I Will Not Read Your Fucking Script

We know you've been working very hard on your screenplay, but before you go looking for some professional feedback, you might keep in mind the following piece by A History of Violence screenwriter Josh Olson.

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I will not read your fucking script.

That's simple enough, isn't it? "I will not read your fucking script." What's not clear about that? There's nothing personal about it, nothing loaded, nothing complicated. I simply have no interest in reading your fucking screenplay. None whatsoever.

If that seems unfair, I'll make you a deal. In return for you not asking me to read your fucking script, I will not ask you to wash my fucking car, or take my fucking picture, or represent me in fucking court, or take out my fucking gall bladder, or whatever the fuck it is that you do for a living.

You're a lovely person. Whatever time we've spent together has, I'm sure, been pleasurable for both of us. I quite enjoyed that conversation we once had about structure and theme, and why Sergio Leone is the greatest director who ever lived. Yes, we bonded, and yes, I wish you luck in all your endeavors, and it would thrill me no end to hear that you had sold your screenplay, and that it had been made into the best movie since Godfather Part II.

But I will not read your fucking script.

At this point, you should walk away, firm in your conviction that I'm a dick. But if you're interested in growing as a human being and recognizing that it is, in fact, you who are the dick in this situation, please read on.

Yes. That's right. I called you a dick. Because you created this situation. You put me in this spot where my only option is to acquiesce to your demands or be the bad guy. That, my friend, is the very definition of a dick move.

I was recently cornered by a young man of my barest acquaintance.

I doubt we've exchanged a hundred words. But he's dating someone I know, and he cornered me in the right place at the right time, and asked me to read a two-page synopsis for a script he'd been working on for the last year. He was submitting the synopsis to some contest or program, and wanted to get a professional opinion.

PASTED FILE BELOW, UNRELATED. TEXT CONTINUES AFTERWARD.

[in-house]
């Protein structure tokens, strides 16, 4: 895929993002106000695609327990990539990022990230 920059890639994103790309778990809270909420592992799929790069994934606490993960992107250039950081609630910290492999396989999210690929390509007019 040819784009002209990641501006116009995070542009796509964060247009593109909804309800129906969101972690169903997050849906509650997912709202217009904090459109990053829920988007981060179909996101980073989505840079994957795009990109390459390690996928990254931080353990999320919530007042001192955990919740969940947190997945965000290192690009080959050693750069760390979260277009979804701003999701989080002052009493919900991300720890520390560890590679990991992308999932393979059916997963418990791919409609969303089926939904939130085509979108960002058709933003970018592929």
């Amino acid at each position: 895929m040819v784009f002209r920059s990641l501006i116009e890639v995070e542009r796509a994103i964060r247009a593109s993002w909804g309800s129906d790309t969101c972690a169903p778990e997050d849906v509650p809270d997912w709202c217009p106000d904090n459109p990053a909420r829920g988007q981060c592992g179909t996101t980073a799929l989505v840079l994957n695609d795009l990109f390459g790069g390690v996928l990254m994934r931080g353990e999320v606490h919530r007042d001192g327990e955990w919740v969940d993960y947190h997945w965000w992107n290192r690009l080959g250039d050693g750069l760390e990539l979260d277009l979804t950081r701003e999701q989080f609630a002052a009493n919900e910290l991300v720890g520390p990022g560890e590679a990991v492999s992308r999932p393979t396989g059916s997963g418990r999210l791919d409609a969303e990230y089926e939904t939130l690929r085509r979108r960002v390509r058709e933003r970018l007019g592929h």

Now, I normally have a standard response to people who ask me to read their scripts, and it's the simple truth: I have two piles next to my bed. One is scripts from good friends, and the other is manuscripts and books and scripts my agents have sent to me that I have to read for work. Every time I pick up a friend's script, I feel guilty that I'm ignoring work. Every time I pick something up from the other pile, I feel guilty that I'm ignoring my friends. If I read yours before any of that, I'd be an awful person.

Most people get that. But sometimes you find yourself in a situation where the guilt factor is really high, or someone plays on a relationship or a perceived obligation, and it's hard to escape without seeming rude. Then, I tell them I'll read it, but if I can put it down after ten pages, I will. They always go for that, because nobody ever believes you can put their script down once you start.

But hell, this was a two page synopsis, and there was no time to go into either song or dance, and it was just easier to take it. How long can two pages take?

Weeks, is the answer.

And this is why I will not read your fucking script.

It rarely takes more than a page to recognize that you're in the presence of someone who can write, but it only takes a sentence to know you're dealing with someone who can't.

(By the way, here's a simple way to find out if you're a writer. If you disagree with that statement, you're not a writer. Because, you see, writers are also readers.)

You may want to allow for the fact that this fellow had never written a synopsis before, but that doesn't excuse the inability to form a decent sentence, or an utter lack of facility with language and structure. The story described was clearly of great importance to him, but he had done nothing to convey its specifics to an impartial reader. What I was handed was, essentially, a barely coherent list of events, some connected, some not so much. Characters wander around aimlessly, do things for no reason, vanish, reappear, get arrested for unnamed crimes, and make wild, life-altering decisions for no reason. Half a paragraph is devoted to describing the smell and texture of a piece of food, but the climactic central event of the film is glossed over in a sentence. The death of the hero is not even mentioned. One sentence describes a scene he's in, the next describes people showing up at his funeral. I could go on, but I won't. This is the sort of thing that would earn you a D minus in any Freshman Comp class.

Which brings us to an ugly truth about many aspiring screenwriters: They think that screenwriting doesn't actually require the ability to write, just the ability to come up with a cool story that would make a cool movie. Screenwriting is widely regarded as the easiest way to break into the movie business, because it doesn't require any kind of training, skill or equipment. Everybody can write, right? And because they believe that, they don't regard working screenwriters with any kind of real respect. They will hand you a piece of inept writing without a second thought, because you do not have to be a writer to be a screenwriter.


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